Being Child Safety Week this week we thought it would be helpful to highlight some common causes of paediatric accidents. In this blog we will discuss the following;
- Scalds and burns
- Choking and
- Button batteries
Children are frequently so preoccupied with their own immediate interests that they are unaware of their surroundings. They only have a limited perception of the environment because of their lack of experience or development. They are not aware of the consequences of the many new situations that they encounter daily.
Small children may interpret events incorrectly, therefore adults responsible for their care should be cautious not to place unreasonable expectations on them.
Children should be watched constantly. Lock away all medications, drugs, and dangerous chemicals, and keep an eye on fires and stairs.
So what are the most common accidents for children?
- Every day, 45 children under five are admitted to hospital following a serious fall. Stumbles are to be expected, but more serious falls which lead to head injuries can have a lifelong impact.
- Falls are also a serious risk for older children. Each year, around 27,000 children aged 5-14 are admitted to hospital after a fall.
- Each year, approximately 10 children die because of falls, the most of which occur on stairs but some from windows and balconies.
In the household, falls are by far the most frequent cause of accidents; they account for 44% of all incidents involving children.
Most falls involve tripping over on the same level. However, the most serious consequences result from falls between two levels, such as falling out of a pram or highchair or falling from a bed. The worst injuries are sustained when a child falls from a great height or lands on something hard, sharp or hot.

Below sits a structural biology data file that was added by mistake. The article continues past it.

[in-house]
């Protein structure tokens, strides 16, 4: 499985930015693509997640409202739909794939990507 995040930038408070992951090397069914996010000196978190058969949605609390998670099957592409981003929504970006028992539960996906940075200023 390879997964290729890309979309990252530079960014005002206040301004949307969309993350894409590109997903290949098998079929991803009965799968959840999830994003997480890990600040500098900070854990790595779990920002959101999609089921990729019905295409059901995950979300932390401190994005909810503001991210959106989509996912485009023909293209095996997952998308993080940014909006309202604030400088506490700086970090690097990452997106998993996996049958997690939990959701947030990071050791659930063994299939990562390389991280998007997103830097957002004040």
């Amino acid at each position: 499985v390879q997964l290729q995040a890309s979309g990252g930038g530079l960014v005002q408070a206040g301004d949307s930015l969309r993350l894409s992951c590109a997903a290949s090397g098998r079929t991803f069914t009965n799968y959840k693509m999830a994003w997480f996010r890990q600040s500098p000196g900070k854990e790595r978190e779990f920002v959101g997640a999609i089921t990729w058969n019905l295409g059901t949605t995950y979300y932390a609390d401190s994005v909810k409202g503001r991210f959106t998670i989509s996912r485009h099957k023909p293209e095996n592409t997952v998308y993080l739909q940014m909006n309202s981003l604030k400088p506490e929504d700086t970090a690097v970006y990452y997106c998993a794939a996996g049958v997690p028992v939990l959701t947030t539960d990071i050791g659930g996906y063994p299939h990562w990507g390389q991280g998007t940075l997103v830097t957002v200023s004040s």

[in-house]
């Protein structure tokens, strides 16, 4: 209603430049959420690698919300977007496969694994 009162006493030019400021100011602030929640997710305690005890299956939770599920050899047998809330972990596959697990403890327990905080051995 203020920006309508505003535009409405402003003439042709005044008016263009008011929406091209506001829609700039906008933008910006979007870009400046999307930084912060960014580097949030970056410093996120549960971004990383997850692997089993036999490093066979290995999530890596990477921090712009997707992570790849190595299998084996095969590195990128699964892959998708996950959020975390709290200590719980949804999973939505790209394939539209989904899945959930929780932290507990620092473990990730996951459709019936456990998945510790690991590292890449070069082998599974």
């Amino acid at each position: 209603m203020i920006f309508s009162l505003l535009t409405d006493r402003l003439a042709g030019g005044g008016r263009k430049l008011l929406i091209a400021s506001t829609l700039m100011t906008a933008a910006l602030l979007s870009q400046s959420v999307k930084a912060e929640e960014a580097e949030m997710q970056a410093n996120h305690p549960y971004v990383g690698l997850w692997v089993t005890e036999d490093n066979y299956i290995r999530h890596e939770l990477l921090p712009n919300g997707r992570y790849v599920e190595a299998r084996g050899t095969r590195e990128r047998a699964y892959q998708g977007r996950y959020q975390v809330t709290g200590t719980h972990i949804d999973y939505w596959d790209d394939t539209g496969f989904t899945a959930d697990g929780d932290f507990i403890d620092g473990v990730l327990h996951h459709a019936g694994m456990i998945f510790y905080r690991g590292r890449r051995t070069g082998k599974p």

Young children frequently fall because their rapid development catches parents and carers off guard. How often have you heard someone comment, “I didn’t know he could do that”? A toddler could surprise his parents when he climbs on something that he had previously been unable to reach. The various hazards that are present at each stage of a child’s growth should be explained to parents.
Most poisoning accidents involve medicines, household products and cosmetics. Some poisoning agents can cause breathing difficulties – seek medical attention immediately.
More than 28,000 children receive treatment for poisoning, or suspected poisoning accidents every year.
Did you know?
- Child-resistant tops and blister packs for tablets help to slow children down but they are not childproof. Some 3–4 year olds can open them in seconds!
- Swallowing medicines, like everyday painkillers that you might keep in your handbag or bedside cabinet, is the most common way for children to be poisoned.
- The detergent capsules and concentrated liquids under the kitchen sink can harm children too – they can cause accidental poisoning but also squirt into the eyes and cause damage. The capsules come in boxes that aren’t child-resistant.
- Keep medicines and chemicals out of sight and reach of children, preferably in a locked cupboard
- Wherever possible, buy products in child resistant containers
- Always store chemicals in their original containers
- Dispose of unwanted medicines and chemicals safely
- Avoid buying plants with poisonous leaves or berries or those that can irritate the skin.
Scalds and burns
Almost half of all serious burns are to children under two and 70% are to children under five.
It is surprising how quickly a child can suffer severe burns. A newborn or toddler is more vulnerable to severe burns than an adult because of their thinner and more sensitive skin.
Most young children get burned at home when they surprise their parents or other carers, like when they reach for a hot drink or grab hair straighteners.
Hot bath water is responsible for the highest number of fatal and severe scalding injuries among young children. Around 500 children, mainly under-fives, are admitted to hospital and a further 2000 attend A&E departments every year because of bath water scalds.